From the American Dream to the American Nightmare
How Government policy and public complacency are transforming America from an Owners society into a Renters society
I should write a book about the subject, but I am lazy and busy. So I am going to write a review about the non-existing book “From
the American Dream to the American Nightmare (How Government policy and public complacency are transforming America from an Owners society into a Renters society) instead.The book starts with an analysis of the number of home owners compared with the number of renters in the American society, from the end of the Civil War onwards. It compares voting rights at different historical moments and shows how land ownership or, in a more general sense, any ownership, is intrinsically connected with the right to vote and make political decisions in public life. After reviewing the data, it makes a convincing argument that the advancement of public liberties is in direct correlation with the number of people who own homes or small businesses at any given time. Admittedly, this part of the book relies heavily on A Free Nation Deep in Debt: The Financial Roots of Democracy by James Macdonald.
“From the American Dream to the American Nightmare” continues pointing out how at times of financial crisis there are large transfers of capitals from the working and middle classes to financial institutions and indirectly to the traditional land-owning class. It shows how the motto “The banks want your payments, not your property”, applied to situations in which financial institutions move into the foreclosure of bad loans, is actually a myth.
Through the analysis of the crisis of 1907 and 1929, and the laws enacted to forbid banks to hold too much bad credit or properties, the book shows that historically, the banks do have an interest in having the real estate of borrowers who default on their loans. On the other hand, the book argues, if you think of the land-owning /financial institution community as a union of interests, it is clear how the banks cut the credit to the middle and lower classes, but keep it open for individuals and institutions that can back the credit with other property which it is not the one for which the loan is being originated.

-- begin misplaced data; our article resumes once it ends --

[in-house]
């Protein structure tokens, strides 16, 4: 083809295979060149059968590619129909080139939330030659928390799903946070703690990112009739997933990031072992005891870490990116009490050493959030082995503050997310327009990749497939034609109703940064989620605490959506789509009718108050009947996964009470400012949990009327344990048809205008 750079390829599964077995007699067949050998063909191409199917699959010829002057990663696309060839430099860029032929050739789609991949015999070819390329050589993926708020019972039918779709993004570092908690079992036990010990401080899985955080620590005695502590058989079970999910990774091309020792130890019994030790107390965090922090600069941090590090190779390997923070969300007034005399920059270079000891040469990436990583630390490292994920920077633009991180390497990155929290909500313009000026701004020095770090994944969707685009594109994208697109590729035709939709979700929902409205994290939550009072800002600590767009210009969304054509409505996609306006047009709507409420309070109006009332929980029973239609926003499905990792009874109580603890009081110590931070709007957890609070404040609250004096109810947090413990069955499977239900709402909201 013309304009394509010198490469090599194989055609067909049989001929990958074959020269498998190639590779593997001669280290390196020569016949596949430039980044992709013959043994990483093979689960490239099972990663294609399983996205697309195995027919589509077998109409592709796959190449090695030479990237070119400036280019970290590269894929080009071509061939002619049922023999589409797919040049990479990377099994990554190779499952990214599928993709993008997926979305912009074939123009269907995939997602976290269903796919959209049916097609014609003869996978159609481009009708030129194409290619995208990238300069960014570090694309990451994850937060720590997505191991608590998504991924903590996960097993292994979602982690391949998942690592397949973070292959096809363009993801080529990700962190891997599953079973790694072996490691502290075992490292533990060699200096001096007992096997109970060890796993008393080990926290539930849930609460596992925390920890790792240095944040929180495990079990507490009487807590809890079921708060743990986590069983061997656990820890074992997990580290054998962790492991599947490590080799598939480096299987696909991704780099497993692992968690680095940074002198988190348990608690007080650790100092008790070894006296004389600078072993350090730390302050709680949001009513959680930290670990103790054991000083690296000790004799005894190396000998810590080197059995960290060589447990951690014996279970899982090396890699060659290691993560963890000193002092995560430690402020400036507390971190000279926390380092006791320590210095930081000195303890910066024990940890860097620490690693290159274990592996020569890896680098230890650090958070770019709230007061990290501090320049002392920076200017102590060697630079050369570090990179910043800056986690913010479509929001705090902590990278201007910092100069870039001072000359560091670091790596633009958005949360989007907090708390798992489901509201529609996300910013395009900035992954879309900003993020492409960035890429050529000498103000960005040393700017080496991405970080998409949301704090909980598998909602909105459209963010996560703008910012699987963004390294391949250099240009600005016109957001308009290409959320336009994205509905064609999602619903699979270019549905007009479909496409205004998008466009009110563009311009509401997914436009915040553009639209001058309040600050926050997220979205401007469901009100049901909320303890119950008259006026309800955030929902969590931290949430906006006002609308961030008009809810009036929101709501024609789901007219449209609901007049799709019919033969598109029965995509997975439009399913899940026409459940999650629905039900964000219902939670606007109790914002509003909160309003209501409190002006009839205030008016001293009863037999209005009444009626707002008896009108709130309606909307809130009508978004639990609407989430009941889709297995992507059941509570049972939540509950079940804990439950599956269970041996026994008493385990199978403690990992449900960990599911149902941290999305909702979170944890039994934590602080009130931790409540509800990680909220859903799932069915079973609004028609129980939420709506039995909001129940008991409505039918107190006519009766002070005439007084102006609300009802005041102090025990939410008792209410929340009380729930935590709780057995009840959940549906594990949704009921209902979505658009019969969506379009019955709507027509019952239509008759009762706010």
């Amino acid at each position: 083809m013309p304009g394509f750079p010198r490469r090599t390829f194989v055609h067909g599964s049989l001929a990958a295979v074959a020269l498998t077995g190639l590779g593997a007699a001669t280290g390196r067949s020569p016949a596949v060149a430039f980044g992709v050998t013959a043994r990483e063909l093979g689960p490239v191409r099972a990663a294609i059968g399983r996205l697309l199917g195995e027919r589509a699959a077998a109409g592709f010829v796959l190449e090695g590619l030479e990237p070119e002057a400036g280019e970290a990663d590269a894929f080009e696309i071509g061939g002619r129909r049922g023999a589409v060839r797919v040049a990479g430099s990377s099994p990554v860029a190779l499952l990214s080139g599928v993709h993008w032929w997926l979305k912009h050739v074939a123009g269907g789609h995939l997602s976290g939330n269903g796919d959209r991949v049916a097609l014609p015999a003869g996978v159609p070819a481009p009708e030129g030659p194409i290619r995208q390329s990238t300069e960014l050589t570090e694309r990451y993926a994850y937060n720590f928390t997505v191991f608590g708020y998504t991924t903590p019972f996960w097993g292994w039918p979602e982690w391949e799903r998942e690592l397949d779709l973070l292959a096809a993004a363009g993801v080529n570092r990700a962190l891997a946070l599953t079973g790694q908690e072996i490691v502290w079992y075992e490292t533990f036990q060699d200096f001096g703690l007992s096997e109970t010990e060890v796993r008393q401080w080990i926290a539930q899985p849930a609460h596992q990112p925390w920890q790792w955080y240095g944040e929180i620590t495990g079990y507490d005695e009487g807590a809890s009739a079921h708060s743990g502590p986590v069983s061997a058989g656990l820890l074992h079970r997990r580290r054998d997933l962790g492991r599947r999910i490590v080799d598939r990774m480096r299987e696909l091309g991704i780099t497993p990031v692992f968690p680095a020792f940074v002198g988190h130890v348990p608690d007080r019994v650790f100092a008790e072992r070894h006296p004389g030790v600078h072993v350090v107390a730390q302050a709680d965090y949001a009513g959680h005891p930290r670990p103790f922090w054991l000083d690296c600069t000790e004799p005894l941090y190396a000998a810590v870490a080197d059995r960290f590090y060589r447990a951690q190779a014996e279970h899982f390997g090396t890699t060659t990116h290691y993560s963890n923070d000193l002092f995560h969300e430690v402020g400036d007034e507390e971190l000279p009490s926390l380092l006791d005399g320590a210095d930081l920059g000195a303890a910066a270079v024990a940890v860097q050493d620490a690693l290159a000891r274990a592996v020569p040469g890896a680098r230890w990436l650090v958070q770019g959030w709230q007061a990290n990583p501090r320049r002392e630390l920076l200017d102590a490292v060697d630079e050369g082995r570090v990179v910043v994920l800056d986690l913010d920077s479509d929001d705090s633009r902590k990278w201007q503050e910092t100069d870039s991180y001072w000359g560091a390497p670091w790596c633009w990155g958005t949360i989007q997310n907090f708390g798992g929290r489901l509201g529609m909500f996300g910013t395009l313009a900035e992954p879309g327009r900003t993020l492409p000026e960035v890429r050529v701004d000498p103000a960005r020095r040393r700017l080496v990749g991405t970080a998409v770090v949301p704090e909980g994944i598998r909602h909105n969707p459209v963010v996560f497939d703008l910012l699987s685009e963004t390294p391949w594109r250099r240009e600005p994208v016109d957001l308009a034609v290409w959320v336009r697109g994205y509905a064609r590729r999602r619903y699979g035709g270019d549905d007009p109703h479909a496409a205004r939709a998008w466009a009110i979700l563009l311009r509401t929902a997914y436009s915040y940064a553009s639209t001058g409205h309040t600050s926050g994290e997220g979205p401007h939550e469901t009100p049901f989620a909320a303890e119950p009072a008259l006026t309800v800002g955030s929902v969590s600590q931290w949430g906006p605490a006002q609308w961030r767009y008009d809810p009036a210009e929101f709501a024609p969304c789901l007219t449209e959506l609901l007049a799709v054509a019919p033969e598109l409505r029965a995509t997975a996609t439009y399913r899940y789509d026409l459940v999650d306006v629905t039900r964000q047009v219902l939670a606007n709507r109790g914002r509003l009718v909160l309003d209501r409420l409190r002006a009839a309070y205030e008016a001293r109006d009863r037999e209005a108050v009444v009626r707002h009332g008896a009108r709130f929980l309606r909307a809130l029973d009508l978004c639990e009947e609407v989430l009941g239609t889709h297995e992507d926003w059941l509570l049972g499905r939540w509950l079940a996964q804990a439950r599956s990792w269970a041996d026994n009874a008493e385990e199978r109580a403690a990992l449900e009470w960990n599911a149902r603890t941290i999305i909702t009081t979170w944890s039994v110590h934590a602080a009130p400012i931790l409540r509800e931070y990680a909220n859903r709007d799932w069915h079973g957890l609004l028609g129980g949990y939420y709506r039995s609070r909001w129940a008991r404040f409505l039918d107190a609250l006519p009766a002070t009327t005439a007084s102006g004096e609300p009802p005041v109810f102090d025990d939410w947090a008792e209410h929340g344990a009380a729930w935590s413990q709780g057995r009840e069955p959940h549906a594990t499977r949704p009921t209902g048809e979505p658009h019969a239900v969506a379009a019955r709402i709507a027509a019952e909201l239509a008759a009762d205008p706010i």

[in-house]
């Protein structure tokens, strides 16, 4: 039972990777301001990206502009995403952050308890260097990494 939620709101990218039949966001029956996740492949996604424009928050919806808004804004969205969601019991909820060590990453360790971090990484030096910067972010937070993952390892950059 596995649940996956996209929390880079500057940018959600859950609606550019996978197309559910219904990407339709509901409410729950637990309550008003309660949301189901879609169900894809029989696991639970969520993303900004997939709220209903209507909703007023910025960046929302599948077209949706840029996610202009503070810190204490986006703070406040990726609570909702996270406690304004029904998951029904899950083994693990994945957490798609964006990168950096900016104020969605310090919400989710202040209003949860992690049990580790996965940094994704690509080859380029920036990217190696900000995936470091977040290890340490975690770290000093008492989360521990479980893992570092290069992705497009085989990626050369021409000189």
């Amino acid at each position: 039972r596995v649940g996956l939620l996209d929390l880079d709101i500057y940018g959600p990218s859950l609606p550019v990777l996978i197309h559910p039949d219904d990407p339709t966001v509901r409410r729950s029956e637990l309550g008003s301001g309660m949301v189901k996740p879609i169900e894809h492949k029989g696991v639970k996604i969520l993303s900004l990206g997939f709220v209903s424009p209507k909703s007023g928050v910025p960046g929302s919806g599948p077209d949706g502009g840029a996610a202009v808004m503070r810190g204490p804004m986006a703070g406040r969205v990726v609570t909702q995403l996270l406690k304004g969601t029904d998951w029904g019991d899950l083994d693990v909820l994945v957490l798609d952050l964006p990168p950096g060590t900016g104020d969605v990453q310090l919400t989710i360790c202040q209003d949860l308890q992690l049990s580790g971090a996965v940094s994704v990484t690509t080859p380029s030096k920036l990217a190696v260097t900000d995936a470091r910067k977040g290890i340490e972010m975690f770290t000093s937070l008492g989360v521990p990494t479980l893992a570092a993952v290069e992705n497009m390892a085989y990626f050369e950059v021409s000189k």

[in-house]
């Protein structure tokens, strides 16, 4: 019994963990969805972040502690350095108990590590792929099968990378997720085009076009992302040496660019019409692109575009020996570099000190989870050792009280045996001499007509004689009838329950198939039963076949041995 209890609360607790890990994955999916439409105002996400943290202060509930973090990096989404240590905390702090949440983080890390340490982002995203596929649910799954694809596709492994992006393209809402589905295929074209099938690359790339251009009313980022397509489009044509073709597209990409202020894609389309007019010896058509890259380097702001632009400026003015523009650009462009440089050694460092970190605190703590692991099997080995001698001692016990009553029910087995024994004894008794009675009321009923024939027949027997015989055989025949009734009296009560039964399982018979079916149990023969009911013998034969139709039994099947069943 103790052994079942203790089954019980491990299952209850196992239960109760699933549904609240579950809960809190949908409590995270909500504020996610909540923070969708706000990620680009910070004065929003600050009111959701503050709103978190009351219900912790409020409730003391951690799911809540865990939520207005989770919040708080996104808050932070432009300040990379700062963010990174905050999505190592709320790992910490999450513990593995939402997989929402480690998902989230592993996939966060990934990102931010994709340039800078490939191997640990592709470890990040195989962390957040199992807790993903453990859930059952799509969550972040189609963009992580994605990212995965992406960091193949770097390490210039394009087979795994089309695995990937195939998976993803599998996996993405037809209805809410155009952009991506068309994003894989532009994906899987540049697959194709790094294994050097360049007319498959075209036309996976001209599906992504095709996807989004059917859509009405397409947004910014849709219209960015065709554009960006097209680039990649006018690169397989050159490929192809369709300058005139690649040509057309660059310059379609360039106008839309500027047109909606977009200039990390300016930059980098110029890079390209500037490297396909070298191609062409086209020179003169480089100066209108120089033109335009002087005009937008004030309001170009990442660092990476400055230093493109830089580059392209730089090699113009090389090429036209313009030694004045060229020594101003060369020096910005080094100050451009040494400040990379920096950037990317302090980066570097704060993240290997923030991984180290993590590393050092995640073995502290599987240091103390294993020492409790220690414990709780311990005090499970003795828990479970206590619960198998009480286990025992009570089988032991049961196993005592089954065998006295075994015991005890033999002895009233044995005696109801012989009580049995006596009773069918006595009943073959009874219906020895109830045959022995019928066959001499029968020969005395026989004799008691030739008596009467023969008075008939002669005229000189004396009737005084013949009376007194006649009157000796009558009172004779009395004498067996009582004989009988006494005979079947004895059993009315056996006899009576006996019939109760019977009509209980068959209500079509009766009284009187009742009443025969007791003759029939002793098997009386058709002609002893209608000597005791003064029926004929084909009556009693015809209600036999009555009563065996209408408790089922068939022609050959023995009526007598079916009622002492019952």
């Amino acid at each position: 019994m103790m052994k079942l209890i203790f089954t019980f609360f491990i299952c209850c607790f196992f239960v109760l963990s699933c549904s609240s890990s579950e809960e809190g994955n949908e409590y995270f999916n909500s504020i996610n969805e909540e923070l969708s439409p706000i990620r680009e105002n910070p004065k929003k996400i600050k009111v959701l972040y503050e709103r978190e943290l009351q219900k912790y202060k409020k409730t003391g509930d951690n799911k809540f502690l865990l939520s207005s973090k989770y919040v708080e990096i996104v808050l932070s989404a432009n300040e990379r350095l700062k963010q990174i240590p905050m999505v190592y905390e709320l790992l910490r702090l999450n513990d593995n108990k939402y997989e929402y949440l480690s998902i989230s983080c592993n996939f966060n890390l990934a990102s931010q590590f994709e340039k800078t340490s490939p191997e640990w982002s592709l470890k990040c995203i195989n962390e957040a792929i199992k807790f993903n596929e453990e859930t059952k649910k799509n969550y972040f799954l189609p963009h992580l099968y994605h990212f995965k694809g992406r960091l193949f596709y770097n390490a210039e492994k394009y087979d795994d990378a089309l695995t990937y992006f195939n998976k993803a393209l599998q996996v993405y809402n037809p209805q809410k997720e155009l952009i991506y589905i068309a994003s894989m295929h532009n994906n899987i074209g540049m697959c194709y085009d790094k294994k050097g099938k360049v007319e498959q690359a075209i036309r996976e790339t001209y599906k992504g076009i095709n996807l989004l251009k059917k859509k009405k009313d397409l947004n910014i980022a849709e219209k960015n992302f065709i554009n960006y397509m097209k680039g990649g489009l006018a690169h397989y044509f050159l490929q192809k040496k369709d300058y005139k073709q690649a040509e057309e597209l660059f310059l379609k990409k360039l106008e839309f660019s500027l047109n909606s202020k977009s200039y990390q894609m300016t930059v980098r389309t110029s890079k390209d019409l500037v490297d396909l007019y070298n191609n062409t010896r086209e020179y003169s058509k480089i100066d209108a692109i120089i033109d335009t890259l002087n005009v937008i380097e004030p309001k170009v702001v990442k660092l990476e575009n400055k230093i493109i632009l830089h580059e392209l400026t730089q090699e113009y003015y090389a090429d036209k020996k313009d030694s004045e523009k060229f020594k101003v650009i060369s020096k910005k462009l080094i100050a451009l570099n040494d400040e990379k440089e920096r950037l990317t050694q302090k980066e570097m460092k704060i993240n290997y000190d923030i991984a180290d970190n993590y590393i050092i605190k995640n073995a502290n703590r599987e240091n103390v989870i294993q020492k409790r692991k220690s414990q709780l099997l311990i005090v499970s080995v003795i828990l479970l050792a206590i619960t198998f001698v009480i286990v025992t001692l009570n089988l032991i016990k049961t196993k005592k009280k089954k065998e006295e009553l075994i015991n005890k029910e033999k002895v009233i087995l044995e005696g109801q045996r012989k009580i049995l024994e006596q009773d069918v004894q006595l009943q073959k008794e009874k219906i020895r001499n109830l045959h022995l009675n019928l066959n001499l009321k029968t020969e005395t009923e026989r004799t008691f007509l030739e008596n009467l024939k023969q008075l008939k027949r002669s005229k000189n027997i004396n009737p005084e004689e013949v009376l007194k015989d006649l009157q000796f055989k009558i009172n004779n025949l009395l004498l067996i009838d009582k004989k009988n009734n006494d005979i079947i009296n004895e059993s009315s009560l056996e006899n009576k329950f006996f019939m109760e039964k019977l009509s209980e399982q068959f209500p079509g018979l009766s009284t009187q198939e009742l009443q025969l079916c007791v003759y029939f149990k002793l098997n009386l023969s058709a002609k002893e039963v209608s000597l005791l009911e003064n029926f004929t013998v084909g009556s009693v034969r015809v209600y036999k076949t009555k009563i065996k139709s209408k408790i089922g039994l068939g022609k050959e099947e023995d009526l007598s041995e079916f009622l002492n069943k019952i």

In this manner, the book shows, when the credit spigot closes, it actually produces a great transfer of real estate from single home owners to large owners of real estate. Of course, this economic disparity, the book argues, eventually produces civil unrest, and throughout the history of the United States, public policy moved to control this large accumulation of real estate in the hands of the few by giving access to credit to larger groups of the population. Here the book makes reference to Nationalizing Mortgage Risk: The Growth of Fannie Mae and Freddie Mac (Aei Studies on Financial Market Deregulation) by Peter Wallison and Fannie Mae And Freddie MAC: Scandal in U.S. Housing by James R. Cristie; which explain from different perspectives how the government helped turn the tide of ownership when the popular political movement in the 60s’ started to threaten the stability of the system.
The subtitle of the book makes reference to the attitudes of the American public, which contributed to the current crisis (mismanagement of credit lines, borrowing beyond means, living beyond means, etc.), and to how they are being used by a small fraction of the American population for their own interest.
Although the book refrains from providing any solutions, it is a good synthesis of how the current crunch on the real estate and credit markets will end up transferring a large portion of the available real estate in the United States to a relatively small group of people. And how, since the working class and the middle class will still need to live somewhere, they will end up renting the houses which until recently were theirs.
Franklin @ November 1, 2007